I used to be someone with great courage. As a child, I was brave and brimming with confidence. Even with gangly arms and knobby knees, I could ride any rollercoaster, jump off a tall pier, ski down black diamonds and was willing to try just about anything. As I grew older, I discovered that I had courage of heart too. I loved freely and often. I made deep and lasting friendships. I was curious about the world. I didn’t shy away from confrontation, in fact I often invited debate. Everyone thought I’d make a great lawyer. I set my graduating from law school, passing the bar, landing that first law firm job – felt right and felt good. I liked that my family was proud of me. I liked telling people that I was a lawyer.
At the time, it seemed like many of my peers were floundering. They didn’t know what they wanted to do. They tried this, they tried that. I didn’t envy them. I liked having a stable job, a good paycheck and a clear career path. The fact that I didn’t love my job was not a big issue. I liked it well enough. Expecting to love your job day in day out wasn’trealistic, I felt.
Somehow, time flew by: 12 years, 1 husband, 2 kids, 3 moves and 3 law firm jobs. As the years went by, I started playing small. My work wasn’t challenging or exciting but it was comfortable. I stopped pushing myself, stopped growing. My job was pulling me down a path that wasn’t what I would have chosen for myself, but I didn’t have the strength to question it or to change directions. When I moved to London, the reality of my situation began to dawn on me. I didn’t want another law firm job. I wanted to work but what else could I do? I had never worked anywhere but in a law firm. I felt unqualified to do anything else. And besides, I didn’t even know what I wanted. Unlike many of my peers who had tried out different careers and gained a breadth of experience along the way, my work experience was narrow and confined. My confidence was shaken. My ego felt bruised. Cocktail party chatter left me feeling small. Leaving “current occupation” blank on the customs forms brought out my insecurity. Something had to change, and I knew it.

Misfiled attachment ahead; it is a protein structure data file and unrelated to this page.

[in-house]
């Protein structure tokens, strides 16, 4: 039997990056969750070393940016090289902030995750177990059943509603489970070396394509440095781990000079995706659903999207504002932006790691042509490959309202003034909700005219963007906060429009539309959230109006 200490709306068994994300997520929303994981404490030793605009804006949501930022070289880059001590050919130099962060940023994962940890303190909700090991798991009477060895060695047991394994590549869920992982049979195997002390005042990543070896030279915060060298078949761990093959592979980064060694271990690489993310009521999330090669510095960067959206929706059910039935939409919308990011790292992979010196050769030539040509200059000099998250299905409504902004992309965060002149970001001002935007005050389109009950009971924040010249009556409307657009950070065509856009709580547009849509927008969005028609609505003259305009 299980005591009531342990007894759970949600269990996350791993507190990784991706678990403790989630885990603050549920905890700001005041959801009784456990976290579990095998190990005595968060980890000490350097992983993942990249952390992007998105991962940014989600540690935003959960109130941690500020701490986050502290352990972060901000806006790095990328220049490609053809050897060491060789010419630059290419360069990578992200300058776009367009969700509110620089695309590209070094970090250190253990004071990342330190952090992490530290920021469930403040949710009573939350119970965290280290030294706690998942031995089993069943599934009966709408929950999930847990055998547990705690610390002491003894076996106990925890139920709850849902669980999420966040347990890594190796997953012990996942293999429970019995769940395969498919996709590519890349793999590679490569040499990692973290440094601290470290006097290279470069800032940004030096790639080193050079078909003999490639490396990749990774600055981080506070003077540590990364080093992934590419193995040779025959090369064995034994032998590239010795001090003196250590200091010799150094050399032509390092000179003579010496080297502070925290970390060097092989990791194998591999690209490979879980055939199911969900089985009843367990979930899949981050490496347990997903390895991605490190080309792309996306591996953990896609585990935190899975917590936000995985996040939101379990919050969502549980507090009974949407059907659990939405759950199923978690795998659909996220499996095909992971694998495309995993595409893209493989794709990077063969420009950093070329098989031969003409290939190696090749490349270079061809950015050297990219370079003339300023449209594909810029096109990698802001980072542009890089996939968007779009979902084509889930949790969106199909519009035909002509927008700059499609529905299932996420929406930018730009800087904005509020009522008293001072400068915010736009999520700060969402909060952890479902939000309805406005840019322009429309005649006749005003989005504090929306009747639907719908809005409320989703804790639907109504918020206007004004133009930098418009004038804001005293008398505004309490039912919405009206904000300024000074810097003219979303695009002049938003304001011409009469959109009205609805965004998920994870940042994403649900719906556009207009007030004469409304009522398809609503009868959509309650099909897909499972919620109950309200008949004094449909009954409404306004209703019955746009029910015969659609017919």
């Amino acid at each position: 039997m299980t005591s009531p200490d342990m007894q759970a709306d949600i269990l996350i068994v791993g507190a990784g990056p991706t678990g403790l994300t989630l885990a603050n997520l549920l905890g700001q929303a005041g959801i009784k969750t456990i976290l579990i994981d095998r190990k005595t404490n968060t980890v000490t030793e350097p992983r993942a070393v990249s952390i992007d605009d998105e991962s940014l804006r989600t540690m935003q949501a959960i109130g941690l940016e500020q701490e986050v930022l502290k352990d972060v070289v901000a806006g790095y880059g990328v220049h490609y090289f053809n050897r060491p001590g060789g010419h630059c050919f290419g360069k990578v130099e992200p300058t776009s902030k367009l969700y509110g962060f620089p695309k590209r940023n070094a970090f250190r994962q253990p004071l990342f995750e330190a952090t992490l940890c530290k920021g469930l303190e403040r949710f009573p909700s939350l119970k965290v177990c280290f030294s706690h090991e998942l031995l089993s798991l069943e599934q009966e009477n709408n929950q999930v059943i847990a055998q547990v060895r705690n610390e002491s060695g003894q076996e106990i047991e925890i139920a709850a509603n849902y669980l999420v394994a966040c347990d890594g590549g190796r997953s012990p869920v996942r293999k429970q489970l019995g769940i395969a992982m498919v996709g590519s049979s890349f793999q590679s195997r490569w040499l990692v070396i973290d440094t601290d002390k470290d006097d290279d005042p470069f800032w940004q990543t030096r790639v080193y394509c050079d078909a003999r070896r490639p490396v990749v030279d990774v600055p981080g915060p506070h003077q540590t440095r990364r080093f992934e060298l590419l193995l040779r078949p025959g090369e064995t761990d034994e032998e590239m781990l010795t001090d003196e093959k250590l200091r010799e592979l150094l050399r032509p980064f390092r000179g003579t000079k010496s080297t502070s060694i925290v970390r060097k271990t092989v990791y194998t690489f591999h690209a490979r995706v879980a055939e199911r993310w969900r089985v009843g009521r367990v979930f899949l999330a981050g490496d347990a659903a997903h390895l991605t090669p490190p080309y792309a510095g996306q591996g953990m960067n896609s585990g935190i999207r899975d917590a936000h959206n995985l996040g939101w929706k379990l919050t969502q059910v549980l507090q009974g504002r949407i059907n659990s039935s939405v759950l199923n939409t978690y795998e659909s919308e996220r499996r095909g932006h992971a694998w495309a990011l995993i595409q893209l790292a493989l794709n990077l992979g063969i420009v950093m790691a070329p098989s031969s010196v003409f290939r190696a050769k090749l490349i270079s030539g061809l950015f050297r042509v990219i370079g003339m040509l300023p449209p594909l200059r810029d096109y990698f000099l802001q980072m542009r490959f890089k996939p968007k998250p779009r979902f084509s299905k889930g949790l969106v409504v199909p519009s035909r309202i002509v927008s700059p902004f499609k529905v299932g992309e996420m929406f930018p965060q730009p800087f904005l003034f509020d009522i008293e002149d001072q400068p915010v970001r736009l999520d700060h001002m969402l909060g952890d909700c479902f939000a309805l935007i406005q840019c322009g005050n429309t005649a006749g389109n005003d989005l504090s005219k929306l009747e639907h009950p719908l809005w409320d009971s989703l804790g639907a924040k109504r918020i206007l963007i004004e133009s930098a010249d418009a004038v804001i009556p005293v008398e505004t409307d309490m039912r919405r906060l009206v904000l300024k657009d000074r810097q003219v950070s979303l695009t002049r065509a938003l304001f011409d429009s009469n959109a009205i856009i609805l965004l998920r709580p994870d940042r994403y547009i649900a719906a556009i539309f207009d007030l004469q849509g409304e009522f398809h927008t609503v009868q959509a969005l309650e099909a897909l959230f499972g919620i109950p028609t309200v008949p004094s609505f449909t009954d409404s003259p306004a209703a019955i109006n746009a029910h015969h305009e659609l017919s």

My husband knew it too. He kept at me, “what do you really want to do? What are you passionate about? What are you waiting for?”. We were in Tuscany, having a cool dip in the pool while the kids napped. Something about the blue sky that day, the beauty of the hillside and my husband’s kind but firm encouragement finally nudged me to think more expansively. Words came out in floods. New ideas. My passion for helping women lean in to their ambition. My desire to help mentor others. Something had been ignited. Something had been unlocked. I felt the promise of possibility. Still, old habits die hard. There were so many negative voices to contend with. Was it only wishful thinking? What was I supposed to do with all these ideas? How would I get started? What if things didn’t work out? I questioned and explored and questioned some more.
What I needed was a community. Allies. Structure. Encouragement. Accountability. Coaching brought me some of that, and more. Coaching offered me the space and time to invest in myself: my values, my life purpose, my bigger game. It peeled away the layers that were not useful: layers of self-doubt, overthinking and being small. It turned me outward again and called forth in me the courage I always knew was there. Coaching helped focus me on the gifts I have to offer others, and gave me renewed confidence to go out and share them.
As a result of coaching, I am much bolder. I am present and awake to the possibilities. I use my values as a guide. I draw on newly discovered resources, like my captain and crew, for support. I see failures as opportunities for learning. I take risks. I smile more. I am leaning in to my ambition as I transition into a new career. I see every day as a gift and an opportunity. I have found my courage again.